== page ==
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Response to treatment of hepatitis C in individuals with a recent history of intravenous drug abuse
  Am J Gastroenterol. 2003 Oct;98(10):2281-8.
Van Thiel DH, Anantharaju A, Creech S.
Department of Medicine, Loyola University Medical Center, Stritch School of Medicine, Maywood, Illinois, USA
The aim of this study was to determine the rate of sustained response (SR) to high-dose daily interferon (IFN) therapy in prior drug abusers with chronic hepatitis C. This was a retrospective matched cohort study conducted at a tertiary care university hospital in a large urban area.
The 120 individuals in each cohort were treated by the same physicians at the same facility, using the same treatment protocol and management procedures. Each patient received 5 million units of IFN daily for at least 1 yr and usually longer.
Both groups achieved a similar rate of SR (no i.v. drug abuse, 37% vs i.v. drug abuse, 33%). The end of treatment (ET) response rate was unexpectedly higher in the drug-abusing population as compared to that non-drug-abusing control subjects but fell during the follow-up period to achieve an SR similar to that of the non-drug-abusing controls.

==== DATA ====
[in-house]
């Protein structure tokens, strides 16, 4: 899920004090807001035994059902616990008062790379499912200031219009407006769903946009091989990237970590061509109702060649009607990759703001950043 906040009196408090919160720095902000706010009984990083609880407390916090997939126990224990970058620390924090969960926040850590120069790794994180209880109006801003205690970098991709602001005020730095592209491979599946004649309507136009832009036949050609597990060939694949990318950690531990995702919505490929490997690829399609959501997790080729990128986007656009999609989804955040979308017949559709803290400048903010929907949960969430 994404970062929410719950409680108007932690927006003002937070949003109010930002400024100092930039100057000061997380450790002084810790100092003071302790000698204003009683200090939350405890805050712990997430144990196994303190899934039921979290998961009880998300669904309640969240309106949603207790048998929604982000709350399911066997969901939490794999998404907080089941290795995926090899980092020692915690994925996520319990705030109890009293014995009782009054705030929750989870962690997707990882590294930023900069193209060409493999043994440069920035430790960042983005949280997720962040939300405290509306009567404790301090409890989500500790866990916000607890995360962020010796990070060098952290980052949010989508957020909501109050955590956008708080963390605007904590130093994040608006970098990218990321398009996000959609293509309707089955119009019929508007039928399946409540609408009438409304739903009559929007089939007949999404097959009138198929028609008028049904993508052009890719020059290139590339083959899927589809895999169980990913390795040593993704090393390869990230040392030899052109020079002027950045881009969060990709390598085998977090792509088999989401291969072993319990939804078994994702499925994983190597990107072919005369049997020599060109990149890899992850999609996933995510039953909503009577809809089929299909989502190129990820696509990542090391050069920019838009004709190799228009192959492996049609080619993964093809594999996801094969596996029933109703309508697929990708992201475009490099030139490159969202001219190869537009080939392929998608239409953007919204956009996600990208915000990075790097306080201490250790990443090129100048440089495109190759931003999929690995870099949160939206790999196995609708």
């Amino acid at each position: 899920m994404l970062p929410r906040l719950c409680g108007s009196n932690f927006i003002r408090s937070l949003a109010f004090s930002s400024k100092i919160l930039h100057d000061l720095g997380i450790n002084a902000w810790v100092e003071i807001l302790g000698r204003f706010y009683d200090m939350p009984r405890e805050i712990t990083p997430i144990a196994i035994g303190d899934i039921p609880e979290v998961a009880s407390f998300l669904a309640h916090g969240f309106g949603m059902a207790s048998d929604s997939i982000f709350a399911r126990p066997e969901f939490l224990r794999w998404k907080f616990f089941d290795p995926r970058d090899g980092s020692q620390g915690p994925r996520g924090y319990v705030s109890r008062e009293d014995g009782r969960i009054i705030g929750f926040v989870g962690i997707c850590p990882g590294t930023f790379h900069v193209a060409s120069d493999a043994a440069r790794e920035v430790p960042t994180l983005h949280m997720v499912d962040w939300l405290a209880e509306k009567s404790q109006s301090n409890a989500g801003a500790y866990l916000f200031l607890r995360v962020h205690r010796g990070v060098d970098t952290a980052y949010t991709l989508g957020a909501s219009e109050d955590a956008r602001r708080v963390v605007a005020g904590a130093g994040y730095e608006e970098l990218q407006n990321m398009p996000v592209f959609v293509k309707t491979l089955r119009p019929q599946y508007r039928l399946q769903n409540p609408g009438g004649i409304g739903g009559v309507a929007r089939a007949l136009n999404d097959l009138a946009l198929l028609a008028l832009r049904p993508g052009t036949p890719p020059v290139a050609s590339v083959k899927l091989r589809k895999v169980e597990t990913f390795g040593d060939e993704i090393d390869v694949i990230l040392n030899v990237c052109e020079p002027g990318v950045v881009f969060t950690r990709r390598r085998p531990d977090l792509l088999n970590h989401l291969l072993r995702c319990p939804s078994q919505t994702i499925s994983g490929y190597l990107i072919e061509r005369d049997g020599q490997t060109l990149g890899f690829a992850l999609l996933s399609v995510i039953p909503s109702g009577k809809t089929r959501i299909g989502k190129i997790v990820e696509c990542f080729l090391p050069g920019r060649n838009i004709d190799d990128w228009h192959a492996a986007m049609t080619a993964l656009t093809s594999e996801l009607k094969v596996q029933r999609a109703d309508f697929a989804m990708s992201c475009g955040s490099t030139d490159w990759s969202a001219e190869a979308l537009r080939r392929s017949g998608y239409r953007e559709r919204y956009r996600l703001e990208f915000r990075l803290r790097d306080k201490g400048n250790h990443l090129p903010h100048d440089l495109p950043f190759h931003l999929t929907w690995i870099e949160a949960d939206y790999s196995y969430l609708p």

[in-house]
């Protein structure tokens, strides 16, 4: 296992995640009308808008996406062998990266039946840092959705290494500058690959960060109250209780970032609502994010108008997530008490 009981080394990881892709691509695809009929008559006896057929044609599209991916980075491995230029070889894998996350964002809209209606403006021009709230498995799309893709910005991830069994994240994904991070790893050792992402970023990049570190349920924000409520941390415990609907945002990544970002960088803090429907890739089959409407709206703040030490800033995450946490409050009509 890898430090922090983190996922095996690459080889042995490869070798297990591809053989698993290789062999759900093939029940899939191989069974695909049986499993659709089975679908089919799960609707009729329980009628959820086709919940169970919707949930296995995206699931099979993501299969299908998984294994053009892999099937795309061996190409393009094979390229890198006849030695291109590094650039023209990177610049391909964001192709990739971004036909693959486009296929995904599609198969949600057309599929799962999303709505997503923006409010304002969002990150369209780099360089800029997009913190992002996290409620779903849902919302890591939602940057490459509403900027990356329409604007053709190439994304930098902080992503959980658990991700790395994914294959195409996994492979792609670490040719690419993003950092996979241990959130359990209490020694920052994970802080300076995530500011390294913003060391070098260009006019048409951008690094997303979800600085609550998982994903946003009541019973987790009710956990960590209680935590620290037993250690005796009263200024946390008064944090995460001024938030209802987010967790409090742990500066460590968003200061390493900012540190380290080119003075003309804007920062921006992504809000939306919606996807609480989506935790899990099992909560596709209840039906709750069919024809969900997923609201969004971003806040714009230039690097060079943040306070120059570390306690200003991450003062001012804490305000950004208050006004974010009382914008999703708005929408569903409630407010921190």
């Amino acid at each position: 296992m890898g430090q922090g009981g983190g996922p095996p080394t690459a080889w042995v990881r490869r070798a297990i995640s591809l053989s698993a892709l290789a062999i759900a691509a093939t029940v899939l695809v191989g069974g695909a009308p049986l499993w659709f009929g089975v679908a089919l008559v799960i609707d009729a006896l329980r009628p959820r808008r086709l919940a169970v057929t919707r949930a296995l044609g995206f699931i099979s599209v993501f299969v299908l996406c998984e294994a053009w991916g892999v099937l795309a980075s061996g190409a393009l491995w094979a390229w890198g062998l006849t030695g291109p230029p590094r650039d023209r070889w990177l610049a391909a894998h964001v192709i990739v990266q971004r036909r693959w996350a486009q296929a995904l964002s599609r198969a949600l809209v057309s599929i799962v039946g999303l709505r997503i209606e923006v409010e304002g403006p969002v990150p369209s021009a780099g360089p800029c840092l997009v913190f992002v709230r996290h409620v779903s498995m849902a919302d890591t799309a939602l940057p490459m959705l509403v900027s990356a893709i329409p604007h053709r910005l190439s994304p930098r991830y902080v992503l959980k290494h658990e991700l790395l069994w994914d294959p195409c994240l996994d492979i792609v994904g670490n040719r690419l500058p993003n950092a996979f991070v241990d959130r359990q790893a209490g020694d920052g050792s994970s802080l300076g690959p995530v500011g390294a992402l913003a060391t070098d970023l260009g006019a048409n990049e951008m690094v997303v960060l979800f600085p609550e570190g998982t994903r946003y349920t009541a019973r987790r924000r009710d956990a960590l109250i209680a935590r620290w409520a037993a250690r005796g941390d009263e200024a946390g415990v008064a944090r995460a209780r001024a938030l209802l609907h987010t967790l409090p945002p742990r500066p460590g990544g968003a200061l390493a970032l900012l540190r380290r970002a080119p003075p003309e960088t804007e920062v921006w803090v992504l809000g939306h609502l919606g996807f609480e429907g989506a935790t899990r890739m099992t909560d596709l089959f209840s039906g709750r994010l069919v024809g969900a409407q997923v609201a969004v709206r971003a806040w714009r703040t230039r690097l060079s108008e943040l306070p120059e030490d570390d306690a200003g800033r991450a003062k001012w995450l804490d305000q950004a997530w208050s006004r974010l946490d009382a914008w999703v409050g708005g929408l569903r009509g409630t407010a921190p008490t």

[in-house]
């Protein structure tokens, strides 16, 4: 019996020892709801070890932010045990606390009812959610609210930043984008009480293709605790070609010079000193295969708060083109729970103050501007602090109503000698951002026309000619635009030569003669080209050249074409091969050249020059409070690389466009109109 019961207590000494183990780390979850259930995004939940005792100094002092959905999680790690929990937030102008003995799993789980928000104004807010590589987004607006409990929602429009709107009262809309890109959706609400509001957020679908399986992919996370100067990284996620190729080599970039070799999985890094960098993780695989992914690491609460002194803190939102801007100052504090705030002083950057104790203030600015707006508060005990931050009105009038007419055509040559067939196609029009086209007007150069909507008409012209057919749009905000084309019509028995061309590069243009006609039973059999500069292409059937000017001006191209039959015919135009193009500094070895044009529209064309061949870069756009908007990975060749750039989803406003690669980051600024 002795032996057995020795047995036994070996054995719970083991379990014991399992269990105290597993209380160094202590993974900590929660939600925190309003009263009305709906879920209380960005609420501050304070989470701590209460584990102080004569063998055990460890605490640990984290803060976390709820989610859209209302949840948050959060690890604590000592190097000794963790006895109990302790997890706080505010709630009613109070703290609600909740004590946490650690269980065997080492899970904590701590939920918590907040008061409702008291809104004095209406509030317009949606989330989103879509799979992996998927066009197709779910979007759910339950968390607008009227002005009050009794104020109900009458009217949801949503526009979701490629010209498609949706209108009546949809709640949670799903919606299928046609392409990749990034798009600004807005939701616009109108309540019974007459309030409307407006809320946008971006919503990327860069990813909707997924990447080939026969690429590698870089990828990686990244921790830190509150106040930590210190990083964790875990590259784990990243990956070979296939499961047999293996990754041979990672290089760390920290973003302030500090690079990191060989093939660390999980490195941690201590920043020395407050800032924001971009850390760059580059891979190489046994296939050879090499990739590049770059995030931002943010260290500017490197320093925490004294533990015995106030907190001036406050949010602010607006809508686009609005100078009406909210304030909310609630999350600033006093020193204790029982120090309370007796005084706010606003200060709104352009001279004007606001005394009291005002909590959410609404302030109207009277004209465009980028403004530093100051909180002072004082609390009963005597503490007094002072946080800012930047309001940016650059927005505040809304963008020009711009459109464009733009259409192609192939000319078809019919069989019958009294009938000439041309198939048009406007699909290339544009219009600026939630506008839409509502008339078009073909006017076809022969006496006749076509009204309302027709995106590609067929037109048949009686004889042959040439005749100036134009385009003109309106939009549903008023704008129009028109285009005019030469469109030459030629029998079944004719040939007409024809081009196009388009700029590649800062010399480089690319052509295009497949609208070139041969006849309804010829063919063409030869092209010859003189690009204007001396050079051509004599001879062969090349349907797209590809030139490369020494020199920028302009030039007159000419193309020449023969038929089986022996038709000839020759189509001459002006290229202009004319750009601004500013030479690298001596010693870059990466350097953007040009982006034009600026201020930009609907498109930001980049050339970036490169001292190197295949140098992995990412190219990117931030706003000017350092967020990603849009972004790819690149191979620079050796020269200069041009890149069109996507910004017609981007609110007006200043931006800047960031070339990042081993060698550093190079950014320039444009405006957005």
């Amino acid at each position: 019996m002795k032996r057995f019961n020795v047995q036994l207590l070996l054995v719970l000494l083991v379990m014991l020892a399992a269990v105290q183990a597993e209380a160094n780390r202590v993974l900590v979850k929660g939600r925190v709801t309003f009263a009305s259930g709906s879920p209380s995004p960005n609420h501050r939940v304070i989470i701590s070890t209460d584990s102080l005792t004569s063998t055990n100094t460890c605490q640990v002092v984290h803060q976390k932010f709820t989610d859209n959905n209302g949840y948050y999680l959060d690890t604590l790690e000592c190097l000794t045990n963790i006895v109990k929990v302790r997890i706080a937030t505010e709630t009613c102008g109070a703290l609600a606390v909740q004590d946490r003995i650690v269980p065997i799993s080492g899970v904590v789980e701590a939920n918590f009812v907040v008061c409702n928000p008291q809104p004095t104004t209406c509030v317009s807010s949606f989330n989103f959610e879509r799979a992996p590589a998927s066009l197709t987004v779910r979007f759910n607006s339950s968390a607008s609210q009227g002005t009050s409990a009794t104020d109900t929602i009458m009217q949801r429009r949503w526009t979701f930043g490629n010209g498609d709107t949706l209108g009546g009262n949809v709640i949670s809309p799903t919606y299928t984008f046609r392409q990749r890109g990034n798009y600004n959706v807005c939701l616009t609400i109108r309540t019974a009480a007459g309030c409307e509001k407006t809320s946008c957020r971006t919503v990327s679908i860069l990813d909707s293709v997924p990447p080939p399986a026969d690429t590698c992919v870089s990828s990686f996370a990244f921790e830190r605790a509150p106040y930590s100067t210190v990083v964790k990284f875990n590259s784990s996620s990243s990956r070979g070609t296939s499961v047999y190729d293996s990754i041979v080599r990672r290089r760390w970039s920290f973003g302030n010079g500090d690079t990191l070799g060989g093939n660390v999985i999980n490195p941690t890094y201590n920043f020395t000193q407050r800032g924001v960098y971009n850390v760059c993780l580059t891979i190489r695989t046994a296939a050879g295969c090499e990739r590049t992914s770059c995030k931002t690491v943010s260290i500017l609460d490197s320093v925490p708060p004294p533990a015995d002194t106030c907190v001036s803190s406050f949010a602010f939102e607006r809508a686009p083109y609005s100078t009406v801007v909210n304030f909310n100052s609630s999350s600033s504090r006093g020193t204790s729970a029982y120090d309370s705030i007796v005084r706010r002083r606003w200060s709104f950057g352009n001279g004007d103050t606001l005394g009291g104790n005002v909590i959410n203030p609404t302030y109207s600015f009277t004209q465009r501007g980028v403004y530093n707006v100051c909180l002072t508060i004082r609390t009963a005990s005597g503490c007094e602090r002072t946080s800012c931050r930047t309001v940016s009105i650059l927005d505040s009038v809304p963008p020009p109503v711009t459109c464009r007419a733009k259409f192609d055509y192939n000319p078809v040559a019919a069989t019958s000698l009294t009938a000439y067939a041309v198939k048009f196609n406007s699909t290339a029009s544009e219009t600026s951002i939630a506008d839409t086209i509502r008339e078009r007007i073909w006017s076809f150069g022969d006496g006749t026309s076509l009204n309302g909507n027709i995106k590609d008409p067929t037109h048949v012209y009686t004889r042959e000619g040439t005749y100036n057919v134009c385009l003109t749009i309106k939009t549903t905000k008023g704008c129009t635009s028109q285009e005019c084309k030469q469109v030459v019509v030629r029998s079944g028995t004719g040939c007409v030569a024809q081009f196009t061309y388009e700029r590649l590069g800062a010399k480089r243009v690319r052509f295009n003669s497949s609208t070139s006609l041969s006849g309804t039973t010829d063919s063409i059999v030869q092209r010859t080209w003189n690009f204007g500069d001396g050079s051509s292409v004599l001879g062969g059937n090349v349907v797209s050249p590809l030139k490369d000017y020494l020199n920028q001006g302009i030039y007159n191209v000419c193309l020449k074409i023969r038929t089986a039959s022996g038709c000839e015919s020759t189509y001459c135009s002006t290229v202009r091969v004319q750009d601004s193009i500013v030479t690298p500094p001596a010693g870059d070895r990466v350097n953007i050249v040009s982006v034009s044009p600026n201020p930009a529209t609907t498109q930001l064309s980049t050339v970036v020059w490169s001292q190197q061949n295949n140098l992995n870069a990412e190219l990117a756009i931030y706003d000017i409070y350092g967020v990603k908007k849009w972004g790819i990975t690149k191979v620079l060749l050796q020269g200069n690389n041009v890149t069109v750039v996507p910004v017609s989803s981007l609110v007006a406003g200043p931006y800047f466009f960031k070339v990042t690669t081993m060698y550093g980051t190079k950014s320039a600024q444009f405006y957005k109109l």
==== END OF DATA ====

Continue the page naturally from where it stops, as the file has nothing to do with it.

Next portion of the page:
The side effects of IFN therapy were no greater in the prior drug abusing population than in the controls, although many in the drug-abusing group increased their dose of methadone to counteract IFN side effects.
The SR rate achieved by intravenous drug abusers to high-dose, daily IFN is similar to that in a non-drug-abusing HCV positive population. Recent use of illicit drugs within a 6-month period of starting IFN therapy or continued methadone use during treatment does not seem to impair the response to IFN when the results are compared with those of a matched cohort of non-drug-abusing controls.
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